Silicone doesn't last forever. After a few years of constant wear, a prosthesis breaks down and is no longer functional. Some women become very attached to their replacement breasts and find it difficult to say goodbye. This is one survivor's light hearted look at what to do with worn out breast forms.
There they lay, my two silicone symbols of femininity. Staring up at me from the bathroom counter top, my prostheses looked tired. I’d recently washed them and carefully placed them on a towel to dry. After several wearings, this had become routine procedure. I treated my prostheses well and wanted to make sure they would last for a very long time.
My prostheses were quite expensive. Although insurance covered the majority of the cost, my gel-filled breast forms where priceless to me.
Thelma and Louise, as I’d aptly named them a few years ago, had finally given up the ghost. No longer were they voluptuously full. They’d grown old and wrinkled, reminding me of my grandmother's breasts. No longer did they stand at attention upon my chest. Instead, they sagged lower and lower, almost reaching my navel. It wasn’t only their fault, oh no! My mastectomy bra was partly to blame as well. After constant wear, the elastic had become worn, allowing the forms to hang pendulously.
As I looked at them, I realized it was finally time for a retirement party. I needed to tell the girls goodbye. But how could I honor them for their years of faithful service? I wanted to think of an appropriate way to say farewell to my silicone tatas.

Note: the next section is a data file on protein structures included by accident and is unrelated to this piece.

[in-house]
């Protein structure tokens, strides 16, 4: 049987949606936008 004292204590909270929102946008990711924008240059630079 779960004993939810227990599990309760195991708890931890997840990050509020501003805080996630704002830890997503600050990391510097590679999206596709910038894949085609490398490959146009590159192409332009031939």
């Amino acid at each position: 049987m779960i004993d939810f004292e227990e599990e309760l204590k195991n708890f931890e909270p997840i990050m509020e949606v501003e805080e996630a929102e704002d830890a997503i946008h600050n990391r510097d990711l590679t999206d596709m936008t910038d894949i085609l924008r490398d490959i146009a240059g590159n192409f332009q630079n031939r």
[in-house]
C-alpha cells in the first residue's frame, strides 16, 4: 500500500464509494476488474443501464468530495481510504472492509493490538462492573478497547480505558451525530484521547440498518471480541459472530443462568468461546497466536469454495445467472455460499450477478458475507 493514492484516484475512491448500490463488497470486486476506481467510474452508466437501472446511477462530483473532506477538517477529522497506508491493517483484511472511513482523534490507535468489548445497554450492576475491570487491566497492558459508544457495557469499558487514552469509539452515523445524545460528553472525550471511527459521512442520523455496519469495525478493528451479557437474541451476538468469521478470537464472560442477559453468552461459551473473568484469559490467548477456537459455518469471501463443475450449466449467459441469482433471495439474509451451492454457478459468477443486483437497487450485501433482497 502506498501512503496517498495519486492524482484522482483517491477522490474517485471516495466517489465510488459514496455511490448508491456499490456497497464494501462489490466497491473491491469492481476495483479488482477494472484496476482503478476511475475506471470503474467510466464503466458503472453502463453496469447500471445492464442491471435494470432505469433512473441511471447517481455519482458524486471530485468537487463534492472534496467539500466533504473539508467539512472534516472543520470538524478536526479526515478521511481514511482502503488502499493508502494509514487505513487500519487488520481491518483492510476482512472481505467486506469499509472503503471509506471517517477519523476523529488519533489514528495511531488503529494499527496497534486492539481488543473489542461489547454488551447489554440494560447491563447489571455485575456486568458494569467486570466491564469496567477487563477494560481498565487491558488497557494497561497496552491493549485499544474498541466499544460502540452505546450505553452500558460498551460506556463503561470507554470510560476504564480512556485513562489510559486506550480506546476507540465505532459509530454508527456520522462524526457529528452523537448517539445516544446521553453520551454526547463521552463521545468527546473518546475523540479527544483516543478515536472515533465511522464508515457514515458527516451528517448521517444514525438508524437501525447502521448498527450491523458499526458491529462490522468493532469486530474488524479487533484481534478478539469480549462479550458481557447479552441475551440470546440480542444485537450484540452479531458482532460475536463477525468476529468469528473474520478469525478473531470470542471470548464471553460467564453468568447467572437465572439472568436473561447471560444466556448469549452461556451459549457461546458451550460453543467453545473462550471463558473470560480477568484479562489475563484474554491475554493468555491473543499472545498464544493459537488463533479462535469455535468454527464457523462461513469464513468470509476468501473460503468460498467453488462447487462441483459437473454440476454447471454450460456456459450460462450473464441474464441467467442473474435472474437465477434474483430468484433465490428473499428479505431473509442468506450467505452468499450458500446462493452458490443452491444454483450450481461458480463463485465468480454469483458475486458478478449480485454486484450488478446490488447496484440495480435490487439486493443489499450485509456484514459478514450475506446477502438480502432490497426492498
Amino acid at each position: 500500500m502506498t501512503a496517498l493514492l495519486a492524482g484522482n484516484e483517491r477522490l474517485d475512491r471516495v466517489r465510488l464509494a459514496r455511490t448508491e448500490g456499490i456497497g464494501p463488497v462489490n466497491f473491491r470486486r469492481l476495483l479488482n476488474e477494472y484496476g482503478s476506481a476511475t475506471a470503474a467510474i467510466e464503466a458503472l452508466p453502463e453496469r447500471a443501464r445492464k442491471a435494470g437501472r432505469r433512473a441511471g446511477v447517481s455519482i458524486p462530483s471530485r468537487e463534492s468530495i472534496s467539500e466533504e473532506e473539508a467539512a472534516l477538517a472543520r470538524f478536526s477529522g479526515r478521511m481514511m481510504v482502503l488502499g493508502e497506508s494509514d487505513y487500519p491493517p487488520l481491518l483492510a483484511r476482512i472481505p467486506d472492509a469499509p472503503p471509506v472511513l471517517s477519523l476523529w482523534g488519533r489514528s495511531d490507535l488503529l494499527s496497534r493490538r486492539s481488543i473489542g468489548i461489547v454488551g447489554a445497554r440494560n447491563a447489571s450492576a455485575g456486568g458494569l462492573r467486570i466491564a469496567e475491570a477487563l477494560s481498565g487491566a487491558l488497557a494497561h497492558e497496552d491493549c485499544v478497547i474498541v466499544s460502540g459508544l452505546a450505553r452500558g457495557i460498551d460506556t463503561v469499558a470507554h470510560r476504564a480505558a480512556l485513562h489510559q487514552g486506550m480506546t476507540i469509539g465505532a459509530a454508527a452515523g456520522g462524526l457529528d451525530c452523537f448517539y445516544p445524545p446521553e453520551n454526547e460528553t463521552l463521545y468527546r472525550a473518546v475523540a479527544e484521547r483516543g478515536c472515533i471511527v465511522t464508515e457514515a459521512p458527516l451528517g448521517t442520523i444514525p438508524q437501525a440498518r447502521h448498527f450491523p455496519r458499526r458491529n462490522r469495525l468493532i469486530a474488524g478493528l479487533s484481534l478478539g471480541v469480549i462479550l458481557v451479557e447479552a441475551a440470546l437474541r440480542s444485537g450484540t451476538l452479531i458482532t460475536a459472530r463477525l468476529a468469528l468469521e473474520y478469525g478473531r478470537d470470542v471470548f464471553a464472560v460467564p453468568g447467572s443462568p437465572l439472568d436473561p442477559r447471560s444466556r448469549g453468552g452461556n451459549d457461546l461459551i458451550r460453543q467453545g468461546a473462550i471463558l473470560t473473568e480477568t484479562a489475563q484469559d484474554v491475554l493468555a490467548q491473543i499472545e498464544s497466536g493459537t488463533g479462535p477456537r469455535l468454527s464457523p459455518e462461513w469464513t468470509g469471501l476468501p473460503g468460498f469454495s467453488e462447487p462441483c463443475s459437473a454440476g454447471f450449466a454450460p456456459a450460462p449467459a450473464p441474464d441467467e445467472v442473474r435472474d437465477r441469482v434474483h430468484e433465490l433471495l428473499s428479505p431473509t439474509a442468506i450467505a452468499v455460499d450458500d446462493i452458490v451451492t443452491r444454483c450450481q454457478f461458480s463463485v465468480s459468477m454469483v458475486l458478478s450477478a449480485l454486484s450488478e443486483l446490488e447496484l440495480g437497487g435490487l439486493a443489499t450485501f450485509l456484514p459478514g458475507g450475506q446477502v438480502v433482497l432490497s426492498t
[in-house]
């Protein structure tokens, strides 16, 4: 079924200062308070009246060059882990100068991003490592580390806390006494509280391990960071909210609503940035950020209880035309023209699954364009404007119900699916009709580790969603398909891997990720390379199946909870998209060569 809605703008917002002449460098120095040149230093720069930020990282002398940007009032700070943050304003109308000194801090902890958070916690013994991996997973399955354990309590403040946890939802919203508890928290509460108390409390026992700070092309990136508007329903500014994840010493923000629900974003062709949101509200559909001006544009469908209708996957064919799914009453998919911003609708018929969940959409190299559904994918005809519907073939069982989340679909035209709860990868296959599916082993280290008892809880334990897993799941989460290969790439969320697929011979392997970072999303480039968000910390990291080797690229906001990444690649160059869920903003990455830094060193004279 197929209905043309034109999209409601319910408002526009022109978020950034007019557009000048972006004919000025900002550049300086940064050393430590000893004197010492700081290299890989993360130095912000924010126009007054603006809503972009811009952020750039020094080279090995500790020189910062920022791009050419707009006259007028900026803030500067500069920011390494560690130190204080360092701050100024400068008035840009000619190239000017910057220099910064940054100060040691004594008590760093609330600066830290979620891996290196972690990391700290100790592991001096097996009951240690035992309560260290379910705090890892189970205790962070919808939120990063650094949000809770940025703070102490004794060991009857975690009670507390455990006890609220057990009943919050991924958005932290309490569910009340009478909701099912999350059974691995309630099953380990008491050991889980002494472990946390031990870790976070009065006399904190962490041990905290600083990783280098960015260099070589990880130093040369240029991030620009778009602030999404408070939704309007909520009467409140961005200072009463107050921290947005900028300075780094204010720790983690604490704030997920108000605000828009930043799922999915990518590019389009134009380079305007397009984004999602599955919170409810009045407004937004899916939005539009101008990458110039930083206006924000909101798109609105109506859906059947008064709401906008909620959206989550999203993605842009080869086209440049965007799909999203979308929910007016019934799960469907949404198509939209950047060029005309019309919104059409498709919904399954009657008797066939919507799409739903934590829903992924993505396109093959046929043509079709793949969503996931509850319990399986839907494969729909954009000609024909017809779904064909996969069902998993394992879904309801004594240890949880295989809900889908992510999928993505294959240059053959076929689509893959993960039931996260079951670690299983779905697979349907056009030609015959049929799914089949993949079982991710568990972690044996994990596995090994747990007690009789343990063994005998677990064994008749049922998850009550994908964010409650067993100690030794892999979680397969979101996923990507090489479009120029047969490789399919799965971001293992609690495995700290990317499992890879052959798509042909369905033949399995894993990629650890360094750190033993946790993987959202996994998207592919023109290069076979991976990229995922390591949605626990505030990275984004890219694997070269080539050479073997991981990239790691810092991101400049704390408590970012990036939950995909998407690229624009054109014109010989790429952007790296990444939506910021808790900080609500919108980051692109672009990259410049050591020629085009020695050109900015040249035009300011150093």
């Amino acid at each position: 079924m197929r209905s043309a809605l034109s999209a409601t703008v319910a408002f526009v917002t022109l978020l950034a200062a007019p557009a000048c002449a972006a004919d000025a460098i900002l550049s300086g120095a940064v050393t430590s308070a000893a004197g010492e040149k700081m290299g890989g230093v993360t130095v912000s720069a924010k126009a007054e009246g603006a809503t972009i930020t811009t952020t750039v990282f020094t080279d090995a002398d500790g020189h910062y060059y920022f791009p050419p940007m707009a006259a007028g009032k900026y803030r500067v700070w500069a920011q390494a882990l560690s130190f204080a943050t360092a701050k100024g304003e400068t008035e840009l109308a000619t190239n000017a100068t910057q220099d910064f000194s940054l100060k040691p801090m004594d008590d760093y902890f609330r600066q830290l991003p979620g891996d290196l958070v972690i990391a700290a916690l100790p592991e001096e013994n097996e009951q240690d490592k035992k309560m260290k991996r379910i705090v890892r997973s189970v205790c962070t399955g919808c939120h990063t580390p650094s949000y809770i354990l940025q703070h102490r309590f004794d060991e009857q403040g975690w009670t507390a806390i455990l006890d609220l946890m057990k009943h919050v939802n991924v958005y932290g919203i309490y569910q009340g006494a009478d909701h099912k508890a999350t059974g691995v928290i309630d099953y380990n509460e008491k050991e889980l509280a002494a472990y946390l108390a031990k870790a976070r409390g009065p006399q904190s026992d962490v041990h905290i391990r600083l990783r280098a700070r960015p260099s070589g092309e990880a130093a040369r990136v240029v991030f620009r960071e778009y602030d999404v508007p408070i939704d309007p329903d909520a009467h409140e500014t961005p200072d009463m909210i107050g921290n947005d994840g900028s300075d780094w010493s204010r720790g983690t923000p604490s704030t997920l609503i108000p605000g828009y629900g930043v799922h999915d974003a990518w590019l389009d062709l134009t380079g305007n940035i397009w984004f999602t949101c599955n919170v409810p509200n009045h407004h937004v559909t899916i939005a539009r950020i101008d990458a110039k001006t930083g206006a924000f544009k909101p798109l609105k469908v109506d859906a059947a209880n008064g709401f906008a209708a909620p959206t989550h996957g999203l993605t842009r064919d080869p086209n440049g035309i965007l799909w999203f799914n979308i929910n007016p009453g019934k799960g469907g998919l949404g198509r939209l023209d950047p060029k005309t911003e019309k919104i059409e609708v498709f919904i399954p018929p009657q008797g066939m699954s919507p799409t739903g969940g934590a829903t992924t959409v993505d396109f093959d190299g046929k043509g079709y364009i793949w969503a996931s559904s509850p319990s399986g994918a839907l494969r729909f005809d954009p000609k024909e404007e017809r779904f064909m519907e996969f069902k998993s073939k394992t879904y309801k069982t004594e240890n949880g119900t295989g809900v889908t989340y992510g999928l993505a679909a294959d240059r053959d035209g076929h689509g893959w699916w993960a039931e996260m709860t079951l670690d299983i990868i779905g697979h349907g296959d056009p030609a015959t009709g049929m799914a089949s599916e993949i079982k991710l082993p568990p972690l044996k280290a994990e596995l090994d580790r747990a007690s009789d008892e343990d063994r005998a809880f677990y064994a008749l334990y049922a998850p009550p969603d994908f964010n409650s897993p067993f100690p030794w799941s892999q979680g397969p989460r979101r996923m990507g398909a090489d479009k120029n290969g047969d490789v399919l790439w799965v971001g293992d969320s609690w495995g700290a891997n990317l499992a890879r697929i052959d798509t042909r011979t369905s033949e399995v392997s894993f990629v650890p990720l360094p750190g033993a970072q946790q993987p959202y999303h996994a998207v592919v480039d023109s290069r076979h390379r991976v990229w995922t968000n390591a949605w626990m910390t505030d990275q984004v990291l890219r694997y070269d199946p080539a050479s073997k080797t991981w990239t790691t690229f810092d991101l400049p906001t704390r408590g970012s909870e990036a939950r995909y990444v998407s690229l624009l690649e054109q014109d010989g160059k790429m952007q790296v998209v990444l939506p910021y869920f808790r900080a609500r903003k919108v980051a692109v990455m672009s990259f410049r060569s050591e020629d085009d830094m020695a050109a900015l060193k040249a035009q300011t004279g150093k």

I could just drop them in the trash, but that seemed so harsh and impersonal. I could puncture them, allowing the gel to ooze out in a painfully slow manner. I could throw a party, inviting all my family and friends over. We could toast and roast the breast forms thanking them for all they’d done for my self-esteem. But none of those ways seemed fitting. I needed something more dramatic.
After mulling it over for about 30 minutes, I had a grand idea. I’d give my prostheses a Viking burial at sea.
A flood of emotions filled me. Sadness and joy commingled. The ceremony would be symbolic and striking. I knew what I had to do.
I’d build a tiny wooden ship with a mast and sails. After it was complete, I’d lay Thelma and Louise, my breast forms, side by side upon the tiny planked floor. At the water’s edge, dousing them with lighter fluid, I’d set them ablaze. As flames licked the silicone mounds, I’d push them out to sea with fondest farewells.
It was a good thought, but it didn’t happen. I couldn’t burn them! These inanimate objects were part of me. We’d bonded.
I picked up my tired, saggy, wrinkled breasts and tucked them gingerly back into their little pink hat boxes for safe keeping. As I zipped up the cases, I offered a debt of gratitude. No longer would Thelma and Louise be enlisted in active duty. They would henceforth and forevermore be resigned to the dark and deep of my dresser drawer.
In their place would be two brand new, stout prostheses. They were firm and supple. Having never been worn, the new girls would need some breaking in before they felt comfortable on my chest.
Yes, it was time to retire my old forms and to also retire my old worn out bra. No longer would my chest be sad and saggy. It would now be perky and pert, at least for a few more years.
How are you supposed to retire prostheses? You can’t very well donate worn and weathered boobs to the less fortunate. They deserve good quality prostheses just like the rest of us. So, what’s a girl to do?
I searched the Internet for appropriate means of disposal and found none.
Retiring prostheses was emotional for me. I felt like I was saying goodbye to old friends but now I have a new set of prostheses. My insurance company allows me to purchase a new pair every couple of years.
And now I have a new dilemma. What shall I name them? These twin, flesh colored mounds of silicone can't go unnamed. If we're going to spend the majority of our time together, I think the names Lucy and Ethel seem appropriate.